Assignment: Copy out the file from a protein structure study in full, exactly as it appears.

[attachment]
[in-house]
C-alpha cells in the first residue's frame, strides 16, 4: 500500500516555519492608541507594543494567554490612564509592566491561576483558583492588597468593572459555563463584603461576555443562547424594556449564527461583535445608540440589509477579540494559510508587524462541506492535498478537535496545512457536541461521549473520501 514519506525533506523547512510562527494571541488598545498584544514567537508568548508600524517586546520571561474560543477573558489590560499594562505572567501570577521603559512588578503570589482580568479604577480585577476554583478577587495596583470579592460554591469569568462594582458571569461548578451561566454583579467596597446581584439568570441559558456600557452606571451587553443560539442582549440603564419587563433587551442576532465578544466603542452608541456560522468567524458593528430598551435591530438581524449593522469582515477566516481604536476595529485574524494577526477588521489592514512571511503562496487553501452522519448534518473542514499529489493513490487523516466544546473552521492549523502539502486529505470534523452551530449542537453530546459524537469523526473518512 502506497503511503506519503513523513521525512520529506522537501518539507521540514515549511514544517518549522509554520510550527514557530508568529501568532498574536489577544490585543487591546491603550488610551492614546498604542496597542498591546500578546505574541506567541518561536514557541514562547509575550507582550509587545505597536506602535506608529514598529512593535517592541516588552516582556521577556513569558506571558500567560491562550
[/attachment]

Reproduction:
[in-house]
C-alpha cells in the first residue's frame, strides 16, 4: 500500500516555519492608541507594543494567554490612564509592566491561576483558583492588597468593572459555563463584603461576555443562547424594556449564527461583535445608540440589509477579540494559510508587524462541506492535498478537535496545512457536541461521549473520501 514519506525533506523547512510562527494571541488598545498584544514567537508568548508600524517586546520571561474560543477573558489590560499594562505572567501570577521603559512588578503570589482580568479604577480585577476554583478577587495596583470579592460554591469569568462594582458571569461548578451561566454583579467596597446581584439568570441559558456600557452606571451587553443560539442582549440603564419587563433587551442576532465578544466603542452608541456560522468567524458593528430598551435591530438581524449593522469582515477566516481604536476595529485574524494577526477588521489592514512571511503562496487553501452522519448534518473542514499529489493513490487523516466544546473552521492549523502539502486529505470534523452551530449542537453530546459524537469523526473518512 502506497503511503506519503513523513521525512520529506522537501518539507521540514515549511514544517518549522509554520510550527514557530508568529501568532498574536489577544490585543487591546491603550488610551492614546498604542496597542498591546500578546505574541506567541518561536514557541514562547509575550507582550509587545505597536506602535506608529514598529512593535517592541516588552516582556521577556513569558506571558500567560491562550